Thursday, September 19, 2019

United Nations Security Council Reform :: UN World Politics Essays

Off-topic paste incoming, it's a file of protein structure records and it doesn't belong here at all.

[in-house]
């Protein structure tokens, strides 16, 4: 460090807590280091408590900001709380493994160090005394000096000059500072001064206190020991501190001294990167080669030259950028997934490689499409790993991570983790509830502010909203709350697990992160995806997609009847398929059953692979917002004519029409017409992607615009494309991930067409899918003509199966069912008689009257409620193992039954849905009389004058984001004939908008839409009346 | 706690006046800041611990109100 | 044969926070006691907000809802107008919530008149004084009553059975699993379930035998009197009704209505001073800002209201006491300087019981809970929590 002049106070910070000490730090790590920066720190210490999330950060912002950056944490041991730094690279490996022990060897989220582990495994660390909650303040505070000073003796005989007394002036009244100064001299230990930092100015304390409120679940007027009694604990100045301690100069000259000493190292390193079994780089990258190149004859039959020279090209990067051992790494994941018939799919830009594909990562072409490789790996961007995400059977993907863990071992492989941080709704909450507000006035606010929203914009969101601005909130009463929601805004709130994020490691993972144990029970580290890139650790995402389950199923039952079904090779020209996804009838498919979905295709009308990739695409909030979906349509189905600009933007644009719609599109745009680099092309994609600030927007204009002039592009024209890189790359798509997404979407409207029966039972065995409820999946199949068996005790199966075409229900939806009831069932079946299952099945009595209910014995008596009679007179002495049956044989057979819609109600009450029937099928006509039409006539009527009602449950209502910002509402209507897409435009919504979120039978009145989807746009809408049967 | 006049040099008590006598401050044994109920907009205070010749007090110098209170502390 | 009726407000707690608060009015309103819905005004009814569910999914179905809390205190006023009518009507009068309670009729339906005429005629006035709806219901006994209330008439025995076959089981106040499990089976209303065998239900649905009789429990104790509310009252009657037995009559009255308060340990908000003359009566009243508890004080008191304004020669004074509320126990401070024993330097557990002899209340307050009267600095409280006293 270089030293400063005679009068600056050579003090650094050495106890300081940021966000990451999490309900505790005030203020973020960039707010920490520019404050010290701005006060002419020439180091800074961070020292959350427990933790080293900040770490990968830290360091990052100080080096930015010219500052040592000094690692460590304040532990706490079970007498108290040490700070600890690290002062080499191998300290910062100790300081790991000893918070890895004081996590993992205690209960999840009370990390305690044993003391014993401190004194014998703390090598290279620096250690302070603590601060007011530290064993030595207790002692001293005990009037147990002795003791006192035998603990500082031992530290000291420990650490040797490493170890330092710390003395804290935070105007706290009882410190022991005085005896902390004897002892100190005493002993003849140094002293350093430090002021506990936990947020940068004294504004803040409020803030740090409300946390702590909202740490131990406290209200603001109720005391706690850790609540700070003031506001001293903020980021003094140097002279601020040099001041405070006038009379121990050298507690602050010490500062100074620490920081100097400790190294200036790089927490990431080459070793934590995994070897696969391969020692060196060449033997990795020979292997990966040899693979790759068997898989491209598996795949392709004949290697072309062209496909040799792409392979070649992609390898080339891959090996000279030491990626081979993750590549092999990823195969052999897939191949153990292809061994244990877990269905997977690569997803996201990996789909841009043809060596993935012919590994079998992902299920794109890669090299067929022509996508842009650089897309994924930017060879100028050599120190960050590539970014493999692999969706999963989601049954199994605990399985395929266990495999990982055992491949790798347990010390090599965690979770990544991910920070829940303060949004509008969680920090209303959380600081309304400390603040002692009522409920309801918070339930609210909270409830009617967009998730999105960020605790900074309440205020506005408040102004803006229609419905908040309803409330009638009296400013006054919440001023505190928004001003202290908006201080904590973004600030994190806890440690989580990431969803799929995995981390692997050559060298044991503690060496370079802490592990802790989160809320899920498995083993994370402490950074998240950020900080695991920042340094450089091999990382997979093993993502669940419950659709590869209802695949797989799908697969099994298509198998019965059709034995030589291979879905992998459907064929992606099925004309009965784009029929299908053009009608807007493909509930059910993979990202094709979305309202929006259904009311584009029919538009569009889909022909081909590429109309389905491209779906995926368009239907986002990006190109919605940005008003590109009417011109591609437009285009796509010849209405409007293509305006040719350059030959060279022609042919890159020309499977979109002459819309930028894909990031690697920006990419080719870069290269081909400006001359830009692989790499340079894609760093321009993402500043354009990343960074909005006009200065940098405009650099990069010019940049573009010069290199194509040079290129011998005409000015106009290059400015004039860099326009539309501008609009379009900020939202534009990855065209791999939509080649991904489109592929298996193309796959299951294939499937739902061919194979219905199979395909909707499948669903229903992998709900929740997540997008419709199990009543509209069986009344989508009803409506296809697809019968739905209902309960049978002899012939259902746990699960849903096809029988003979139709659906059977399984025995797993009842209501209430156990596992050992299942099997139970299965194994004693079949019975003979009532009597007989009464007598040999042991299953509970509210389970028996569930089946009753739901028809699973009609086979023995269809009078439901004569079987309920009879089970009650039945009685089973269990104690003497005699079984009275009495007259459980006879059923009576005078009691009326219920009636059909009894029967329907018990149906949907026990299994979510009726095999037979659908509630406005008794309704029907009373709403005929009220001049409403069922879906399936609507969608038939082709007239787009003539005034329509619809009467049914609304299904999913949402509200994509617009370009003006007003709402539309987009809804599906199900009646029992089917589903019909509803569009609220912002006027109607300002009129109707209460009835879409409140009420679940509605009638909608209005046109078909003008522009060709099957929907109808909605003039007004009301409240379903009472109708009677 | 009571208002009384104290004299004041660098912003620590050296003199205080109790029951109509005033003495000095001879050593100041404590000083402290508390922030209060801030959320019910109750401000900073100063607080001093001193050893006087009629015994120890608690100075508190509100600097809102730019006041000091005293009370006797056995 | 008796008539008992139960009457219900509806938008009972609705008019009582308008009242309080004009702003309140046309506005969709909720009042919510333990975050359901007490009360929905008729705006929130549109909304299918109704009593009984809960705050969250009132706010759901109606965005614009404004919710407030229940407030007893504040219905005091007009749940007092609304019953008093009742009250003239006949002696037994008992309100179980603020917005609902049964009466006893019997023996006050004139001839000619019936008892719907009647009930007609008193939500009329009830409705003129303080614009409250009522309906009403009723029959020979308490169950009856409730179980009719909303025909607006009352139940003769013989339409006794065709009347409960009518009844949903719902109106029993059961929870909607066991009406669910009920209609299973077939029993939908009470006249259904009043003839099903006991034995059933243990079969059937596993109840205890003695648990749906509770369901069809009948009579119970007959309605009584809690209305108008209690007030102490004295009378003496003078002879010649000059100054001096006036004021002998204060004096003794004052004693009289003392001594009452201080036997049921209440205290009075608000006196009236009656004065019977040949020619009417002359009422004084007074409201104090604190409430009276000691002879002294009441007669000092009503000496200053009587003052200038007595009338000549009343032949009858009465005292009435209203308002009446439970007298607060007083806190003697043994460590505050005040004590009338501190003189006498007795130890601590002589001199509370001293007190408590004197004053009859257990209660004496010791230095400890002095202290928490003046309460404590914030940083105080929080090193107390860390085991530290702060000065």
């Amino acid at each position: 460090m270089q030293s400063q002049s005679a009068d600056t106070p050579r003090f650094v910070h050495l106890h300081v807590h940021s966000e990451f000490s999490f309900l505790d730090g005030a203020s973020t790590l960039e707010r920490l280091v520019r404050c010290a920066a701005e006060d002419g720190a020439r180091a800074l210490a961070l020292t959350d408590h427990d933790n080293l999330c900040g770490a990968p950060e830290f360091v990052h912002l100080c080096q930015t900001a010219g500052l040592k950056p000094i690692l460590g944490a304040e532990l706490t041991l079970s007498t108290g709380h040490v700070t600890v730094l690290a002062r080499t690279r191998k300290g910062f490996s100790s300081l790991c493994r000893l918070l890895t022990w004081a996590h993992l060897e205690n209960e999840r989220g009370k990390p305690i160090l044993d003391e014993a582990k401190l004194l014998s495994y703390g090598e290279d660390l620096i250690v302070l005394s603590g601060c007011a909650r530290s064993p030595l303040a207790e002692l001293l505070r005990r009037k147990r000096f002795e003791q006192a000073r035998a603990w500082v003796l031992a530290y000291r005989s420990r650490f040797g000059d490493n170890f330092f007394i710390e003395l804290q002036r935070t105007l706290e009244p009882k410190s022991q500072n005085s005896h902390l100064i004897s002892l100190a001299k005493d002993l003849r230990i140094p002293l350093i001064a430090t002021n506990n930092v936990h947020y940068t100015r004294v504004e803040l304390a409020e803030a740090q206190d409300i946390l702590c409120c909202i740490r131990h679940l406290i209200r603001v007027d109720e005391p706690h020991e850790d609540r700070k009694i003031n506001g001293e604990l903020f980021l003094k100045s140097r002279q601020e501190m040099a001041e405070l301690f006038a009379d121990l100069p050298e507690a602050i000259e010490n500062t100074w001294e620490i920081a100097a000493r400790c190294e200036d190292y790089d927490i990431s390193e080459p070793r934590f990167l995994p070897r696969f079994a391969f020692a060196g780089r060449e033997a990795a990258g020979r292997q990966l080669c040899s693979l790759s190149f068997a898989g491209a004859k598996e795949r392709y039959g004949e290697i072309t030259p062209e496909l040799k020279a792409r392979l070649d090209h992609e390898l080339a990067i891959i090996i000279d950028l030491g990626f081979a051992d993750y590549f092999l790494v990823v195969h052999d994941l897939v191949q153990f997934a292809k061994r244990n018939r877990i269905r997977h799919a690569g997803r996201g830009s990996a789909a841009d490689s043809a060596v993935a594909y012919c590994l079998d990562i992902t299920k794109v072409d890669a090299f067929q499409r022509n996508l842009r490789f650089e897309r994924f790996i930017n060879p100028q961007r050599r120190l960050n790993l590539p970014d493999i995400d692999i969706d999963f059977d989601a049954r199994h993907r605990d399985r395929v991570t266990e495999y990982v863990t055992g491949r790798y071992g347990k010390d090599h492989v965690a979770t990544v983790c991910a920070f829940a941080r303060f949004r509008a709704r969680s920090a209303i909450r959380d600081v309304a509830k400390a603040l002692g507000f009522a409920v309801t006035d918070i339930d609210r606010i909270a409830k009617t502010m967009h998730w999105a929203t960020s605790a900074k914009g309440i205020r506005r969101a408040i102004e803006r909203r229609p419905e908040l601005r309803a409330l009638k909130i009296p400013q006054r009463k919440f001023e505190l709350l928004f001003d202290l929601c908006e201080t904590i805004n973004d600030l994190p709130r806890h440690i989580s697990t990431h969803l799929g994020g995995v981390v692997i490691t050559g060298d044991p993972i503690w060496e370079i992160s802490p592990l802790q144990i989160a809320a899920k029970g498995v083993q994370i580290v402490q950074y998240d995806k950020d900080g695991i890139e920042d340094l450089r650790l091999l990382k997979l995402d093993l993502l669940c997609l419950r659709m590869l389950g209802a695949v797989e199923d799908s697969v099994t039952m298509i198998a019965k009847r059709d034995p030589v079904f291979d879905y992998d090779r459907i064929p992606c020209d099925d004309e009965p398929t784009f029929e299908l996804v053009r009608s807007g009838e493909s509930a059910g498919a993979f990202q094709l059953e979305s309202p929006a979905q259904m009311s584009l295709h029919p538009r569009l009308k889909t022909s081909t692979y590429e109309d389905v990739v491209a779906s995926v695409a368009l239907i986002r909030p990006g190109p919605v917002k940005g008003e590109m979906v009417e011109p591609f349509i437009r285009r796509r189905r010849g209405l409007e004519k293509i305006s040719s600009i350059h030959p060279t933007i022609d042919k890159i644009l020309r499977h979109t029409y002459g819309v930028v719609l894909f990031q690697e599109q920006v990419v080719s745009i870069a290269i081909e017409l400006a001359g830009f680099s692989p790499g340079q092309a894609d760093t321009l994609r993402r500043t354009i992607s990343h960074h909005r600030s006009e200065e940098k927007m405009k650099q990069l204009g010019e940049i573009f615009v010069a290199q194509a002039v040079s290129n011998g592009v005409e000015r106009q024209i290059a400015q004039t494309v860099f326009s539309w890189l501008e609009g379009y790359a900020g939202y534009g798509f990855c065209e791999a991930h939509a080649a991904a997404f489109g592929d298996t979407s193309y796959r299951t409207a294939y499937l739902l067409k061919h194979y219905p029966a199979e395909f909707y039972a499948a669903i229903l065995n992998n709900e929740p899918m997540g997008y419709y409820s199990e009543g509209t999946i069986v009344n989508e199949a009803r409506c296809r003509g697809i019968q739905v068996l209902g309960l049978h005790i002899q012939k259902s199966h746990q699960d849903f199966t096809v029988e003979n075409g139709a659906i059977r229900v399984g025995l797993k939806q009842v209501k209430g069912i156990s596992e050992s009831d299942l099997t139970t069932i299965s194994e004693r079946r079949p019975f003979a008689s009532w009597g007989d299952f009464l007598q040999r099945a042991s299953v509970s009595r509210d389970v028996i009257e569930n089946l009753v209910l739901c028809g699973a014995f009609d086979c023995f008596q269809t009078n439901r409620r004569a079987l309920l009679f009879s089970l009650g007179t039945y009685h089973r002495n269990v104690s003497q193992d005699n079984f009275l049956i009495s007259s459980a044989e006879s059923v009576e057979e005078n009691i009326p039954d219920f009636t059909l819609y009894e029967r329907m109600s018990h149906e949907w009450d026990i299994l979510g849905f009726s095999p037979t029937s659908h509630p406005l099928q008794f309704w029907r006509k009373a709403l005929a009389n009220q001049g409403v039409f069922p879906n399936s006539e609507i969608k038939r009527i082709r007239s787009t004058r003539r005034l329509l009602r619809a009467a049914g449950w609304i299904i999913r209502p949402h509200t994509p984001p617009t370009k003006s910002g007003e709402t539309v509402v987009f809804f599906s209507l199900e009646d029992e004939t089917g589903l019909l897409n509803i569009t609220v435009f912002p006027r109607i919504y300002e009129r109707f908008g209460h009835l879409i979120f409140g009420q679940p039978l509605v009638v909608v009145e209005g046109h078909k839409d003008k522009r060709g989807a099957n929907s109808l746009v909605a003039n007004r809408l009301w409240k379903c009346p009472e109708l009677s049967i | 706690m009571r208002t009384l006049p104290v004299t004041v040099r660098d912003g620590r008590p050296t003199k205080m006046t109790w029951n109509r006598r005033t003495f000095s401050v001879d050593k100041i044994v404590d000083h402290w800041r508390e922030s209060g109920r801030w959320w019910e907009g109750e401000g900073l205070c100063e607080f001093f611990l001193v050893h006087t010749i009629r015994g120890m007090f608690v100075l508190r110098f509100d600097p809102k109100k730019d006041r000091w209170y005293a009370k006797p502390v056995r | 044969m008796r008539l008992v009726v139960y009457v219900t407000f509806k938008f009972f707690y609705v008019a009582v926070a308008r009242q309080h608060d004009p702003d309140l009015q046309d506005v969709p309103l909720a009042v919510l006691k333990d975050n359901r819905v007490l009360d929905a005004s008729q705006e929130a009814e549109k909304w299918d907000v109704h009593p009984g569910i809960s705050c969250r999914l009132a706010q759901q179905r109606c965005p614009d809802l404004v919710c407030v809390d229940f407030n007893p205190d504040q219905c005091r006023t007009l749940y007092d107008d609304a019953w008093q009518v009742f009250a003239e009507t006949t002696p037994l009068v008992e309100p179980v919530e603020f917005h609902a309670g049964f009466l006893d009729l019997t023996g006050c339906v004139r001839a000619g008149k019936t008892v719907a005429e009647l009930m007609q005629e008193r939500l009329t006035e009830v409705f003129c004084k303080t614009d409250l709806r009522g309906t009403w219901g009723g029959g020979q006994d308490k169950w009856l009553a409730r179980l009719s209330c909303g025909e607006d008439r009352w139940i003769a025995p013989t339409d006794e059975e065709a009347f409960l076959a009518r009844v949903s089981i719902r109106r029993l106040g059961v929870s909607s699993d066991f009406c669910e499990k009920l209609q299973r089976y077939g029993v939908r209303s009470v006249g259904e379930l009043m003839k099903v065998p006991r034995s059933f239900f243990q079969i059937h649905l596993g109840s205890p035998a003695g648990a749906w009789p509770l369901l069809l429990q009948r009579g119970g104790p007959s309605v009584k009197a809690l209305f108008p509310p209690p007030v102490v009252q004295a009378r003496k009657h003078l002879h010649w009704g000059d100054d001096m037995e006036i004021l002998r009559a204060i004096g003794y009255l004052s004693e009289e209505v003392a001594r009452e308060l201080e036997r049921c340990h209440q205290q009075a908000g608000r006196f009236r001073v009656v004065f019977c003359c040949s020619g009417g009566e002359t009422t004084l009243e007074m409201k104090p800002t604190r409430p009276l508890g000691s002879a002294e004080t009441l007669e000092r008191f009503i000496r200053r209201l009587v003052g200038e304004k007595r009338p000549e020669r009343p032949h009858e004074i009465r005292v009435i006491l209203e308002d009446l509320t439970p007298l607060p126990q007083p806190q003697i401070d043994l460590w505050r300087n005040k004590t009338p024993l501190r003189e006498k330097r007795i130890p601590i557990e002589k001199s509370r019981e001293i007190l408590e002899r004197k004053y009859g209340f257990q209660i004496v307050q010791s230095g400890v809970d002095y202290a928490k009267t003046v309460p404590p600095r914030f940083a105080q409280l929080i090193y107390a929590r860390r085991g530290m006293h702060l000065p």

â€Å"Chief responsibility for the maintenance of peace and security lies with the Security Council. It is therefore essential to its legitimacy that its membership reflect the state of the world.† – French President Chirac’s address to the United Nations General Assembly. Objective The focus of this paper is on the United Nations Security Council reform issue. It will start by giving some history on the United Nations charter and the Security Council. This background will set up a discussion on the past and present proposals to reform the Security Council. I will also offer analysis on the feasibility of these reform proposals. I will then discuss what the key countries think about Security Council reform. Background United Nations Background The United Nations was born out of the turmoil of two devastating world wars. It was established in the hopes that a strong international organization could foster enough cooperation between nations in order to prevent future conflicts. In 1945, representatives from 50 countries met in San Francisco to draw up the United Nations Charter. Those delegates deliberated on the proposals worked out by the representatives of China, the Soviet Union, the United Kingdom and the United States at Dumbarton Oaks, United States in August and October of 1944. The Charter was signed on June, 26 1945 by the representatives of the 50 countries. Poland, which was not represented at the Conference, signed it later and became one of the original 51 Member States. Since then the United Nations has grown significantly. The United Nations General Assembly now consists of 191 Member States. The predecessor of the United Nations was the ill-fated League of Nations, which was conceived under similar circumstances after World War I. The League of Nations ceased its activities after failing to prevent World War II. Fifty-eight years after the signing of the Charter, the world has changed dramatically. Its universal character and comprehensiveness make the United Nations a unique and indispensable forum for governments to work together to address global issues. At the same time, there remains a large gap between aspiration and real accomplishment. There have been many successes and many failures. The United Nations is a bureaucracy that struggles – understandably – in its attempt to bring together 191 countries. It must come at no surprise, therefore, that a consensus cannot always be reached with so many different competing voices. Security Council Background The Security Council of the United Nations has the primary responsibility under the United Nations Charter for the maintenance of international peace and security.

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